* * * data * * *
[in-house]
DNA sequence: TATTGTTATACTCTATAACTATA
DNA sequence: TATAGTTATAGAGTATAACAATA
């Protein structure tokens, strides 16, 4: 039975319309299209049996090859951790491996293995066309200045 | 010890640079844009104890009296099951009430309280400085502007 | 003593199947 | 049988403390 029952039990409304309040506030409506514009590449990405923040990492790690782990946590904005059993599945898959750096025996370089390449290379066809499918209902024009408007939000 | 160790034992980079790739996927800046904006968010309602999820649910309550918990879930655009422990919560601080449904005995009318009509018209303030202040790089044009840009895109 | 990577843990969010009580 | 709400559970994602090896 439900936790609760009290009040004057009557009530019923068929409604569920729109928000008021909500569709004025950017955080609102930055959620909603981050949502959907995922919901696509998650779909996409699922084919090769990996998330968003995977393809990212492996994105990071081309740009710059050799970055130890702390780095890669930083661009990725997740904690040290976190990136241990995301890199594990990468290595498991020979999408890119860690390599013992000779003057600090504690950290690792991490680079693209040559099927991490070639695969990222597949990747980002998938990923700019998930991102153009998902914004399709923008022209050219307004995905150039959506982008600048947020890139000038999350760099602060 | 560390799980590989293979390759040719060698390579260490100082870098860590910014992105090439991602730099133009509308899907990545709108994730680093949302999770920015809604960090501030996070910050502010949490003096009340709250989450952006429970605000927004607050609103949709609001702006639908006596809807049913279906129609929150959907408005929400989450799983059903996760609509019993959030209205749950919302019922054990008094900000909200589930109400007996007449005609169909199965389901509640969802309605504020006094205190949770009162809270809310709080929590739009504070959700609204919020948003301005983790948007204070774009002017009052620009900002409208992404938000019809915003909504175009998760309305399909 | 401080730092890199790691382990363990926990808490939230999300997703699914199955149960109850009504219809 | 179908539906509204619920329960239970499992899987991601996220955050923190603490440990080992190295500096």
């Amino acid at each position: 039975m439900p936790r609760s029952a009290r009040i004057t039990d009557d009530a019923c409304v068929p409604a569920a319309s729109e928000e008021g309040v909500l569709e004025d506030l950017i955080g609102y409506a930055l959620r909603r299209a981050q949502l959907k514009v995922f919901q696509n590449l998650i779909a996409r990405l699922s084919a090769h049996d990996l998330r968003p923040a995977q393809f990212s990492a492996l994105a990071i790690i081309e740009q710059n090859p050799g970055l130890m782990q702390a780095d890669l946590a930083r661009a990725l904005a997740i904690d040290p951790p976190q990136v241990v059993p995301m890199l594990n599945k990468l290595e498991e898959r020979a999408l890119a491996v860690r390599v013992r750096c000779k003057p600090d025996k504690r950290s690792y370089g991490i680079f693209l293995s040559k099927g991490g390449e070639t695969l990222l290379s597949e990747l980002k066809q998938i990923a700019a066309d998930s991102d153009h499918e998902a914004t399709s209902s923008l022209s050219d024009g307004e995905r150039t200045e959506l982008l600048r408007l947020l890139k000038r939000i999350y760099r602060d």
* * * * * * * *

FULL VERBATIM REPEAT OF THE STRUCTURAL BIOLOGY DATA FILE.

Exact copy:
[in-house]
DNA sequence: TATTGTTATACTCTATAACTATA
DNA sequence: TATAGTTATAGAGTATAACAATA
């Protein structure tokens, strides 16, 4: 039975319309299209049996090859951790491996293995066309200045 | 010890640079844009104890009296099951009430309280400085502007 | 003593199947 | 049988403390 029952039990409304309040506030409506514009590449990405923040990492790690782990946590904005059993599945898959750096025996370089390449290379066809499918209902024009408007939000 | 160790034992980079790739996927800046904006968010309602999820649910309550918990879930655009422990919560601080449904005995009318009509018209303030202040790089044009840009895109 | 990577843990969010009580 | 709400559970994602090896 439900936790609760009290009040004057009557009530019923068929409604569920729109928000008021909500569709004025950017955080609102930055959620909603981050949502959907995922919901696509998650779909996409699922084919090769990996998330968003995977393809990212492996994105990071081309740009710059050799970055130890702390780095890669930083661009990725997740904690040290976190990136241990995301890199594990990468290595498991020979999408890119860690390599013992000779003057600090504690950290690792991490680079693209040559099927991490070639695969990222597949990747980002998938990923700019998930991102153009998902914004399709923008022209050219307004995905150039959506982008600048947020890139000038999350760099602060 | 560390799980590989293979390759040719060698390579260490100082870098860590910014992105090439991602730099133009509308899907990545709108994730680093949302999770920015809604960090501030996070910050502010949490003096009340709250989450952006429970605000927004607050609103949709609001702006639908006596809807049913279906129609929150959907408005929400989450799983059903996760609509019993959030209205749950919302019922054990008094900000909200589930109400007996007449005609169909199965389901509640969802309605504020006094205190949770009162809270809310709080929590739009504070959700609204919020948003301005983790948007204070774009002017009052620009900002409208992404938000019809915003909504175009998760309305399909 | 401080730092890199790691382990363990926990808490939230999300997703699914199955149960109850009504219809 | 179908539906509204619920329960239970499992899987991601996220955050923190603490440990080992190295500096």
């Amino acid at each position: 039975m439900p936790r609760s029952a009290r009040i004057t039990d009557d009530a019923c409304v068929p409604a569920a319309s729109e928000e008021g309040v909500l569709e004025d506030l950017i955080g609102y409506a930055l959620r909603r299209a981050q949502l959907k514009v995922f919901q696509n590449l998650i779909a996409r990405l699922s084919a090769h049996d990996l998330r968003p923040a995977q393809f990212s990492a492996l994105a990071i790690i081309e740009q710059n090859p050799g970055l130890m782990q702390a780095d890669l946590a930083r661009a990725l904005a997740i904690d040290p951790p976190q990136v241990v059993p995301m890199l594990n599945k990468l290595e498991e898959r020979a999408l890119a491996v860690r390599v013992r750096c000779k003057p600090d025996k504690r950290s690792y370089g991490i680079f693209l293995s040559k099927g991490g390449e070639t695969l990222l290379s597949e990747l980002k066809q998938i990923a700019a066309d998930s991102d153009h499918e998902a914004t399709s209902s923008l022209s050219d024009g307004e995905r150039t200045e959506l982008l600048r408007l947020l890139k000038r939000i999350y760099r602060d």